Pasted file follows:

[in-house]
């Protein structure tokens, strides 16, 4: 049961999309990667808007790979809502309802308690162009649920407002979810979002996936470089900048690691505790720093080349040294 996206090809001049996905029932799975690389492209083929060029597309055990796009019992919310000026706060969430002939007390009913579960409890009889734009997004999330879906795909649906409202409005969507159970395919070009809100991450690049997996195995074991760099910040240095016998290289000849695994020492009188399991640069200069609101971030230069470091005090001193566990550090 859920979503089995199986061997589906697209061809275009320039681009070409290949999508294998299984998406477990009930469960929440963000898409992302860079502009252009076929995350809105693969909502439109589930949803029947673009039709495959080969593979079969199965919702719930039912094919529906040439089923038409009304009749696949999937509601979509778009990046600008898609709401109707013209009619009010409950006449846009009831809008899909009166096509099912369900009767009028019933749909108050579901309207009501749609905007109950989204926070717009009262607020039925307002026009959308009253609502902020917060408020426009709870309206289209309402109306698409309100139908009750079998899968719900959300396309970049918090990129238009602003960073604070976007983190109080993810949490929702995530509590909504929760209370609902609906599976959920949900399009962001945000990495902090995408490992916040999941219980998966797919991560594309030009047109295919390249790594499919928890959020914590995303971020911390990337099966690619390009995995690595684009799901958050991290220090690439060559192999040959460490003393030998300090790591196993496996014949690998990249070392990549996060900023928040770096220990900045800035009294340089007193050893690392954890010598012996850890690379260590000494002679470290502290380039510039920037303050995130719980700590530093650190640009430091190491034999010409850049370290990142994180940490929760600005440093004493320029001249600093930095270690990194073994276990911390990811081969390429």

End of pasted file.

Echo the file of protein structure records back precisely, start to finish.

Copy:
[in-house]
């Protein structure tokens, strides 16, 4: 049961999309990667808007790979809502309802308690162009649920407002979810979002996936470089900048690691505790720093080349040294 996206090809001049996905029932799975690389492209083929060029597309055990796009019992919310000026706060969430002939007390009913579960409890009889734009997004999330879906795909649906409202409005969507159970395919070009809100991450690049997996195995074991760099910040240095016998290289000849695994020492009188399991640069200069609101971030230069470091005090001193566990550090 859920979503089995199986061997589906697209061809275009320039681009070409290949999508294998299984998406477990009930469960929440963000898409992302860079502009252009076929995350809105693969909502439109589930949803029947673009039709495959080969593979079969199965919702719930039912094919529906040439089923038409009304009749696949999937509601979509778009990046600008898609709401109707013209009619009010409950006449846009009831809008899909009166096509099912369900009767009028019933749909108050579901309207009501749609905007109950989204926070717009009262607020039925307002026009959308009253609502902020917060408020426009709870309206289209309402109306698409309100139908009750079998899968719900959300396309970049918090990129238009602003960073604070976007983190109080993810949490929702995530509590909504929760209370609902609906599976959920949900399009962001945000990495902090995408490992916040999941219980998966797919991560594309030009047109295919390249790594499919928890959020914590995303971020911390990337099966690619390009995995690595684009799901958050991290220090690439060559192999040959460490003393030998300090790591196993496996014949690998990249070392990549996060900023928040770096220990900045800035009294340089007193050893690392954890010598012996850890690379260590000494002679470290502290380039510039920037303050995130719980700590530093650190640009430091190491034999010409850049370290990142994180940490929760600005440093004493320029001249600093930095270690990194073994276990911390990811081969390429």